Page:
Max was 24 when he died in Gaza, a boy from LA who went on a Birthright trip and was smitten with Israel. His parents, here for the first time, barely knew how to say the Kaddish and delivered a eulogy that was centered on the words ‘mission accomplished’. It was a very American speech, almost out of place here, out of tune with the familiar rhetoric of Israeli grief, but looking around the crowd it made perfect sense – many were Americans who moved here for so many different reasons. Max was buried to the left of a soldier who died on the same day and was born in Ethiopia, and to his right a plot was waiting for the next one, scheduled for that afternoon – born in the Ukraine, dead in Gaza, buried in Jerusalem. 

From all four corners of the earth we come here to live and to dream and to build and to die. It’s a complex and compelling narrative, bigger than a single life. 

Max’s brother mentioned Bob Marley – apparently one of Max’s favorite singers. He repeated this quote to sum up his brother’s life: “Live for yourself and you will live in vain; Live for others and you will live again.” 

The American ambassador spoke, and so did the mayor, and Knesset Member Dov Lipman, another American born Israeli who addressed the weeping parents and siblings with the accent that they could fully grasp: “You have raised a Jewish hero. You are now forever part of us.”

The following day a media piece went around in which Birthright was blamed for Max’s death. How does an American kid come on a ten day trip to Israel and end up signing up as a sniper in an infantry unit that costs him his life? The Zionist propaganda machine was blamed for challenging the values of the pursuit of happiness and individualism with a collective call to the greatest sacrifice of all.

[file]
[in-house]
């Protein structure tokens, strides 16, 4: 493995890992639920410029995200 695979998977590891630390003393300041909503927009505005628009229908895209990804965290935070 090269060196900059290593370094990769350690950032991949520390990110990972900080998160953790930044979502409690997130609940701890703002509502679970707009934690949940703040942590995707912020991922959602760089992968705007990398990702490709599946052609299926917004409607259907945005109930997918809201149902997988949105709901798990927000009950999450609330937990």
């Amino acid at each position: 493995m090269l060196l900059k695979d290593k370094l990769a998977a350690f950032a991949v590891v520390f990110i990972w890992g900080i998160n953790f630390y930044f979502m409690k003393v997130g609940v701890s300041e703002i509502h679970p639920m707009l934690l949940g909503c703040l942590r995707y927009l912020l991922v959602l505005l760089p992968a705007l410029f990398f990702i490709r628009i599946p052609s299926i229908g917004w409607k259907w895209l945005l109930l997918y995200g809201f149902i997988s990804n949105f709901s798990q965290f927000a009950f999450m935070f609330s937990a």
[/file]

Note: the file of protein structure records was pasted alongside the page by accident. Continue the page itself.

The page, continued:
The piece was reviled, as expected, by many, and I agree that it was crude – but I don’t think the writer got it wrong, although I disagree with her conclusions. 

Yes, perhaps Birthight was his deathright. Max’s Birthright experience gave him the ultimate access to the club of honored dead – up on Mount Herzl, eulogized by Bob Marley, a lover of a very different Zion. it’s a terrible tragedy for his family, a young life taken – but I believe he made a choice that came from deep longing to be part of something greater than the shallow whatever that permeates so much of our modern lives. He made a brave choice and he is honored for it. 

I didn’t know Max and so I can’t speak to what moved him, on a visit here during that first trip, to pick up and join the IDF. But I can imagine. I too was here, standing by a lone soldier’s fresh grave and moved to make my life bigger than my own, one with the daunting destiny of my people. We buried Max and I thought of Alex, just three plots away.